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Tiger of Mumbai: Bal Thackeray (1929-2012)
Bal Keshav Thackeray, the supreme leader of Shiv Sena, a powerful right wing Hindu party in Maharashtra, breathed his last on Nov. 17 at his suburban Bandra residence, dying at the age of 86 at Mumbai. Priyanka Bhardwaj writes an obituary.
(Above): File photo of Shiv Sena supremo Bal Thackeray. [AFP | IMAGEFORUM]
Born on January 23, 1929 he was a firebrand politician who aggressively fought to save the rights of Marathi speaking communities or ‘sons of soil’ who felt marginalized in their home state as migrants who came in search of jobs settled and entrenched themselves in Mumbai’s socio-economic milieu.
His father, a social activist, had been deeply involved in the agitation for formation of linguist state of Maharashtra and perhaps this influenced his son to give up his job as a newspaper cartoonist and found the Shiv Sena or Shivaji Army in 1966.
The new party came along at a time when rampant unemployment was plaguing a newly independent country and Thackeray’s call for advancing interests of Marathis vis-à-vis the upras (migrants) won many supporters and sympathizers.
The party was also encouraged by a directionless Congress that was at odds in controlling the left leaning trade unions dominating Bombay’s textile industries.
But soon enough the Sainiks (street cadre members of Shiv Sena recruited from unemployed Marathi boys) took to such violence, rioting, killing and intimidation that the Congress came to regret the support it had initially lent to Sainiks.
The first to face the ire of Sainiks were South Indian clerks and Tamil shoe-shine boys and then Gujarati, Marwari and Sikh businessmen, restaurateurs and employers who were ordered by Sainik toughs to reserve jobs for Marathis.
The 1970s and 1980s was a period when Shiv Sena gained control of not just Bombay but the whole state and in 1990s the unfolding of volatile communal events brought into light the new anti-Muslim avatar of Shiv Sena.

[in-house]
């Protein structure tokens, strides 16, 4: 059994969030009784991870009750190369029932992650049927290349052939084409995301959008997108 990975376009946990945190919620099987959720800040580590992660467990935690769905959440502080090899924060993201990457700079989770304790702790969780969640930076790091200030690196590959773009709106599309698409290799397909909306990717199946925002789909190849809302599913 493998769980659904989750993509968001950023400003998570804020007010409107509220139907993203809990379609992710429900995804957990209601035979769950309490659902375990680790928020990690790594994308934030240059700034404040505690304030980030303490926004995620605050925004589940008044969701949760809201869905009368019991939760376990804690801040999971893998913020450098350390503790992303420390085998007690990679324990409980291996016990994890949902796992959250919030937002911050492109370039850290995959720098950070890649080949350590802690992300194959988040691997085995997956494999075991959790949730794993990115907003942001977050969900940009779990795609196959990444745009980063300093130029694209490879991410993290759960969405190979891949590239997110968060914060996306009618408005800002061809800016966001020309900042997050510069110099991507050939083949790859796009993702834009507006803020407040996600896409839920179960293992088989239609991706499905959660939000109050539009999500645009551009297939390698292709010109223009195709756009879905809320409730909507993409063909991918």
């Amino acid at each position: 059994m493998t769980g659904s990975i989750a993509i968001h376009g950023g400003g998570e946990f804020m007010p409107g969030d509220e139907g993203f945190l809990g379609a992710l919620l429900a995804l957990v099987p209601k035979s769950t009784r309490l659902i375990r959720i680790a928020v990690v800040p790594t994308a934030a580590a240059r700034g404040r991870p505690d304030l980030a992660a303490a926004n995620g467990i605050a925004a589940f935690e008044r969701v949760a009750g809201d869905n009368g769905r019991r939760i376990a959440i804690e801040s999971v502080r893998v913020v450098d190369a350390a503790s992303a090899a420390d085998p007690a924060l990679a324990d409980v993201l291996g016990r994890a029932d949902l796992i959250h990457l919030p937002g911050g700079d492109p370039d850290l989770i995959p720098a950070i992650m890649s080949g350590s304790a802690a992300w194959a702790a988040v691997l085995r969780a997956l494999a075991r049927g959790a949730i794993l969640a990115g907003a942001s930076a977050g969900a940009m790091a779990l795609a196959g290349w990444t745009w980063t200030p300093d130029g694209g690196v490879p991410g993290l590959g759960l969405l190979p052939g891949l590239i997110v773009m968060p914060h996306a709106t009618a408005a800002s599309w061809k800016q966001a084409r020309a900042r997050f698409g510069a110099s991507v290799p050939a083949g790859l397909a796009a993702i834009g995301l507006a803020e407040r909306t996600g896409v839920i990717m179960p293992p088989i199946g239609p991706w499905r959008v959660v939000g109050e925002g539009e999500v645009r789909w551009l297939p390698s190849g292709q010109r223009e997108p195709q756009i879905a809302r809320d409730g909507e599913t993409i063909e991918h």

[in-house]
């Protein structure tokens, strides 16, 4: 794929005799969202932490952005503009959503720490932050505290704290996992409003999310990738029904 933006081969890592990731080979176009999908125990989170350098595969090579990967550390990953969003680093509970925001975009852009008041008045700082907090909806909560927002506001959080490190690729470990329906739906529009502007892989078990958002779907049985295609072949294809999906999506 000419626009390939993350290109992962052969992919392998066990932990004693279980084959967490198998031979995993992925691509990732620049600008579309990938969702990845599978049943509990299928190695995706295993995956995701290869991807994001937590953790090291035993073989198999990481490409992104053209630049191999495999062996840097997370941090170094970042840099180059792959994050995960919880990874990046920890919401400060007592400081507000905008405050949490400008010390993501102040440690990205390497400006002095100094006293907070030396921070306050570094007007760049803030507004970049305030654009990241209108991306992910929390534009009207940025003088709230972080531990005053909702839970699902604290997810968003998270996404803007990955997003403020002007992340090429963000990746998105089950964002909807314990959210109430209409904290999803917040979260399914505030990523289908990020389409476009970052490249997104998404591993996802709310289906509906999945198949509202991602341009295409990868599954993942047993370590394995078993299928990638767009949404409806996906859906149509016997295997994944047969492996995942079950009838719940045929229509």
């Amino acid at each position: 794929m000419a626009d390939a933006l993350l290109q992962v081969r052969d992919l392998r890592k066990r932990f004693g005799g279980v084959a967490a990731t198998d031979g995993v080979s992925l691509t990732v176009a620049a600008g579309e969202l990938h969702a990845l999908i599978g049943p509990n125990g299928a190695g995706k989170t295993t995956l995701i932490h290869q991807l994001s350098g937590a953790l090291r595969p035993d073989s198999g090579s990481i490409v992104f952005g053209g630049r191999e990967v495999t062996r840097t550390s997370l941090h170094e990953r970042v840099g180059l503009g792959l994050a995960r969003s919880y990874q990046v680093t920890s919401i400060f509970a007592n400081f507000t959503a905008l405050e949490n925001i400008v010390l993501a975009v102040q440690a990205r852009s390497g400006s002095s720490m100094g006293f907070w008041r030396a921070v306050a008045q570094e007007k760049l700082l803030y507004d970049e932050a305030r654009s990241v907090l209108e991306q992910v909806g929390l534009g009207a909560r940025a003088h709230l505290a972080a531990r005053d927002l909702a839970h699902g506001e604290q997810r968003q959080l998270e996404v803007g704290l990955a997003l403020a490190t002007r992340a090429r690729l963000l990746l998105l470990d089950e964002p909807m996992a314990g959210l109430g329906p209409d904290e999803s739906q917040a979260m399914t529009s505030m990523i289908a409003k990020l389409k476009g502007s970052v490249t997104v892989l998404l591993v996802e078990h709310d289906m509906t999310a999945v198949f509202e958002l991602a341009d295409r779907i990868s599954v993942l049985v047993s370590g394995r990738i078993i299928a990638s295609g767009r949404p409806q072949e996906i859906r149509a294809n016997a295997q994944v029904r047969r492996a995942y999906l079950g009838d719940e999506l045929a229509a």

No extremist leader could dare to equal Thackeray in ferociously and fearlessly uttering the ‘teach the Muslims a lesson’ rhetoric.
It was this behavior that was partly responsible for 1992 riots that engulfed entire Mumbai concluded judiciary inquiries but Thackeray could never be touched by the authorities and even a brief mention of his arrest brought in fear of a possible carnage that would follow suit.
And what he thought of judicial pronouncements is crystal clear in his statements such as, “I piss on courts judgments. Most judges are like plague-ridden rats. There must be direct action against them.”
Renaming of Bombay into Mumbai was culmination of this party’s activities to assert Marathi roots and the 17th-century political figure of Maharashtra, Shivaji who won numerous battles against Mughal armies to carve out the Hindu land of Maratha warriors was revered to draw inspiration.
(Above): Supporters of the departed Shiv Sena leader Bal Thackeray flood the streets of Mumbai to join in the funeral procession and pay their last respects.
Though it is interesting to note that invoking the Marathi identity, culture and embracing Maratha history assumed significance to Thackeray, not for once did he order a literary or historical enquiry into such matters.